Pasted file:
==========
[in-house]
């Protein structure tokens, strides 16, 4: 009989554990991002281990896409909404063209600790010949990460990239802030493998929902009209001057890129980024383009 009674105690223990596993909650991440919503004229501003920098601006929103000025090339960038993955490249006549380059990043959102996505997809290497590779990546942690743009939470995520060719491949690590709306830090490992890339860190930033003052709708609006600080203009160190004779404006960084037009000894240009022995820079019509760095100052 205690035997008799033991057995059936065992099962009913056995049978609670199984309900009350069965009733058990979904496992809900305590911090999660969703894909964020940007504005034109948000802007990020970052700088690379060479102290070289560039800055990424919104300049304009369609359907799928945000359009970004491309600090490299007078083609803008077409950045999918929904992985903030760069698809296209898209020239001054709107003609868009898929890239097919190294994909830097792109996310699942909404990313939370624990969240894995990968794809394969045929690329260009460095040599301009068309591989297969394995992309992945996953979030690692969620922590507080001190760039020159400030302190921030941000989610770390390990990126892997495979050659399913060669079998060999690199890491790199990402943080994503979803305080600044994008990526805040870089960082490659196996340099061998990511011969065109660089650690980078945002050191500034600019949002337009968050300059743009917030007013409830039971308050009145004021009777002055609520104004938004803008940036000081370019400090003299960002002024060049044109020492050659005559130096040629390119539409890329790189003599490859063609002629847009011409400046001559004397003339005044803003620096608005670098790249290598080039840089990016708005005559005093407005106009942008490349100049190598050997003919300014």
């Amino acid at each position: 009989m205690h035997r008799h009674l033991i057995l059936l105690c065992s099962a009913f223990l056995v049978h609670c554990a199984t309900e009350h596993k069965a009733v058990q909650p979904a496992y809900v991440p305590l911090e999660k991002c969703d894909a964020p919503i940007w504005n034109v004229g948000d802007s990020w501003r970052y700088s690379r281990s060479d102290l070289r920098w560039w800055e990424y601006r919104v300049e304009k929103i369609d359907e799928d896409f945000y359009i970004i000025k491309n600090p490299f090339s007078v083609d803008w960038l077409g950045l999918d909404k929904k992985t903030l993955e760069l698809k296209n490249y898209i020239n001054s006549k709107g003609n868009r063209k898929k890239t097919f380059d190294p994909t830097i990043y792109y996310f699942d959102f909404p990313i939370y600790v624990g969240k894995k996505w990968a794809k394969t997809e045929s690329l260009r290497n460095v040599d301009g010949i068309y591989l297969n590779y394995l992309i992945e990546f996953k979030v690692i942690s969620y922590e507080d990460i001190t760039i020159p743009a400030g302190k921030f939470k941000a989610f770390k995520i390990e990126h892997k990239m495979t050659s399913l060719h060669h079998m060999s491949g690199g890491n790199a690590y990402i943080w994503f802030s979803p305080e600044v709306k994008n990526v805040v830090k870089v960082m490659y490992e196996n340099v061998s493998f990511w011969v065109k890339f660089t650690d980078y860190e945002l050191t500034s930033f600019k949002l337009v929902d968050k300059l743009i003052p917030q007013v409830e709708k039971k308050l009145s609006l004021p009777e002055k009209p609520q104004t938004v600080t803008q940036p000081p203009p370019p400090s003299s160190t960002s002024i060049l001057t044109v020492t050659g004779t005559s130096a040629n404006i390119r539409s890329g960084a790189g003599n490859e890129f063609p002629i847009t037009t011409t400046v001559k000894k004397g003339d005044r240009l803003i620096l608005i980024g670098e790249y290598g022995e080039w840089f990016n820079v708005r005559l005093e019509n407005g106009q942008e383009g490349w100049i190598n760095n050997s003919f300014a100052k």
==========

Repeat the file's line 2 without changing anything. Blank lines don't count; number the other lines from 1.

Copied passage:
């Protein structure tokens, strides 16, 4: 009989554990991002281990896409909404063209600790010949990460990239802030493998929902009209001057890129980024383009 009674105690223990596993909650991440919503004229501003920098601006929103000025090339960038993955490249006549380059990043959102996505997809290497590779990546942690743009939470995520060719491949690590709306830090490992890339860190930033003052709708609006600080203009160190004779404006960084037009000894240009022995820079019509760095100052 205690035997008799033991057995059936065992099962009913056995049978609670199984309900009350069965009733058990979904496992809900305590911090999660969703894909964020940007504005034109948000802007990020970052700088690379060479102290070289560039800055990424919104300049304009369609359907799928945000359009970004491309600090490299007078083609803008077409950045999918929904992985903030760069698809296209898209020239001054709107003609868009898929890239097919190294994909830097792109996310699942909404990313939370624990969240894995990968794809394969045929690329260009460095040599301009068309591989297969394995992309992945996953979030690692969620922590507080001190760039020159400030302190921030941000989610770390390990990126892997495979050659399913060669079998060999690199890491790199990402943080994503979803305080600044994008990526805040870089960082490659196996340099061998990511011969065109660089650690980078945002050191500034600019949002337009968050300059743009917030007013409830039971308050009145004021009777002055609520104004938004803008940036000081370019400090003299960002002024060049044109020492050659005559130096040629390119539409890329790189003599490859063609002629847009011409400046001559004397003339005044803003620096608005670098790249290598080039840089990016708005005559005093407005106009942008490349100049190598050997003919300014």